The Milky Way galaxy is visible from Earth on a clear, dark night. NASA/JSC

Earth has a unique atmosphere. It differs from all others found and tested in the solar system. Even our own Moon has a different atmosphere from us. Our atmosphere is Nitrogen rich. More than 78 percent of our atmosphere is Nitrogen. A team of scientists using a state-of-the-art, University of California, Los Angeles (UCLA), instrument recently discovered an abundance of an isotope of Nitrogen that could help aid the search for habitable planets across the universe.

Titan, one of Saturn's moons, is the only other body in our solar system with a nitrogen-rich atmosphere that resembles ours. Nitrogen is special. It is much more stable than other key elements of life in our atmosphere like oxygen, hydrogen and carbon.

Two nitrogen atoms combine to form N2 molecules that stay in the atmosphere for millions of years without reaction.

There are several isotopes of nitrogen. When nitrogen has an extra neutron it becomes a heavy isotope, nitrogen-15, which is rare. N2 molecules that contain two nitrogen-15s are called 15N15N which is the rarest of all N2 molecules.

On estimation, the team found the amount of 15N15N in the air is far more abundant than scientists previously estimated

A new study found that Earth's atmosphere contains two percent more 15N15N than what can be accounted for by geochemical processes that occur near Earth's surface which is the primary source of atmospheric nitrogen.

"This excess was not known before because nobody could measure it. Our one-of-a-kind Panorama mass spectrometer allows us to see this for the first time. We conducted experiments showing that the only way for this excess of 15N15N to occur is by rare reactions in the upper atmosphere. Two percent is a huge excess," said senior author Edward Young, a UCLA professor of geochemistry and cosmochemistry in a press release on UCLA's website.

According to the study, 15N15N in Earth's atmosphere is a signature that's unique to our planet. Therefore a study of planets with similar nitrogen signatures could help us identify Earth-like planets capable of supporting organic life.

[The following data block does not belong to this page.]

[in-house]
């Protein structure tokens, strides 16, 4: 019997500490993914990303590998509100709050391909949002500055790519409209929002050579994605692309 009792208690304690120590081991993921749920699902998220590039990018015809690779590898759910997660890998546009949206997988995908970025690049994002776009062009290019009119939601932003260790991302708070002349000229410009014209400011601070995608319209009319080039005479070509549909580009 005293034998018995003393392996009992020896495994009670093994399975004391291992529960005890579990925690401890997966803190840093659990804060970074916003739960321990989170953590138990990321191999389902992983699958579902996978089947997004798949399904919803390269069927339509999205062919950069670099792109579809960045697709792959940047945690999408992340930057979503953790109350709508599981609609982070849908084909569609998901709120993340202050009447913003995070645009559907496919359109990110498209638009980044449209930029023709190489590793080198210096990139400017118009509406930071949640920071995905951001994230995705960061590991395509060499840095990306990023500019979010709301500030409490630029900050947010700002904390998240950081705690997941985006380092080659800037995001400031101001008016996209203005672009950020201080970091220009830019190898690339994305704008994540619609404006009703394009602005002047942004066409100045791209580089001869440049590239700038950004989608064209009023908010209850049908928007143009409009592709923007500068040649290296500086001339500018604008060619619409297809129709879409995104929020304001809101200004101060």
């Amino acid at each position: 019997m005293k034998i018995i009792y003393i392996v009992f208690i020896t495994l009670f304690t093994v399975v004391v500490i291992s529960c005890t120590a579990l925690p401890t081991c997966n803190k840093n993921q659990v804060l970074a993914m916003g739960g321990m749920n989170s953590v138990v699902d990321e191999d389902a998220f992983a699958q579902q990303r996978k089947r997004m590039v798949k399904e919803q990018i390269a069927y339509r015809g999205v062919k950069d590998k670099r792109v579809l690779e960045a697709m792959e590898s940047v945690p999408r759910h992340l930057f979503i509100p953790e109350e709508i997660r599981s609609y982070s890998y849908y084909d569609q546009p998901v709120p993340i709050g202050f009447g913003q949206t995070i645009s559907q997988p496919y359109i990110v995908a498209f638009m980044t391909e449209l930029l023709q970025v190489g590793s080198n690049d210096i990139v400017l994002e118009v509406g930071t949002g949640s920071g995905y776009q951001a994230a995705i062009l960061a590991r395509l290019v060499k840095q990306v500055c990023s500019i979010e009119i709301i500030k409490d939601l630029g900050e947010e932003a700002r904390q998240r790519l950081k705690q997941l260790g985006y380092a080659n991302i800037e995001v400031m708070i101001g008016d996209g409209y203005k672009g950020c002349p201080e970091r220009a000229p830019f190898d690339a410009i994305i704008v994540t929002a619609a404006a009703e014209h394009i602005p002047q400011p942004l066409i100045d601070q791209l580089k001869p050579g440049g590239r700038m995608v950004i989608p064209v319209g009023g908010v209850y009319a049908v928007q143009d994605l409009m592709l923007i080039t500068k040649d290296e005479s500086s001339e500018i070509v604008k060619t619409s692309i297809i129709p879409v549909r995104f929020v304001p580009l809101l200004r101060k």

"But it also gives us a clue about what signatures of other planets might look like, especially if they are capable of supporting life as we know it," Young added.

The isotope wasn’t discovered before now because we lacked the equipment sensitivity. "At that time, no one had a way to reliably quantify 15N15N," said lead author Laurence Yeung, an assistant professor of Earth, environmental and planetary sciences at Rice University. "It has an atomic mass of 30, the same as nitric oxide. The signal from nitric oxide usually overwhelms the signal from 15N15N in mass spectrometers."

The difference in mass between nitric oxide and 15N15N is about two one-thousandths the mass of a neutron. Previous spectrometer devices lacked the sensitivity to detect this heavy isotope in the atmosphere. The equipment in Young’s lab offered the world a first chance to study this element.

Co-authors of the study from Michigan State University conducted experiments on N2-consuming and N2-producing bacteria which also helped the team distinguish the signature of the 15N15N isotope.

These experiments suggested that one should see a bit more 15N15N in air than random pairings of nitrogen-14 and nitrogen-15 would produce — an enrichment of about 1 part per 1,000, Yeung said in the release.

"There was a bit of enrichment in the biological experiments, but not nearly enough to account for what we'd found in the atmosphere," Yeung said. "In fact, it meant that the process causing the atmospheric 15N15N enrichment has to fight against this biological signature. They are locked in a tug-of-war."

The team electrocuted mixtures of air to simulate the chemistry of the upper atmosphere where a higher concentration of nitrogen is found.

"We think the 15N15N enrichment fundamentally comes from chemistry in the upper atmosphere, at altitudes close to the orbit of the International Space Station," Yeung said. "The tug-of-war comes from life pulling in the other direction, and we can see chemical evidence of that. We can see the tug-of-war everywhere."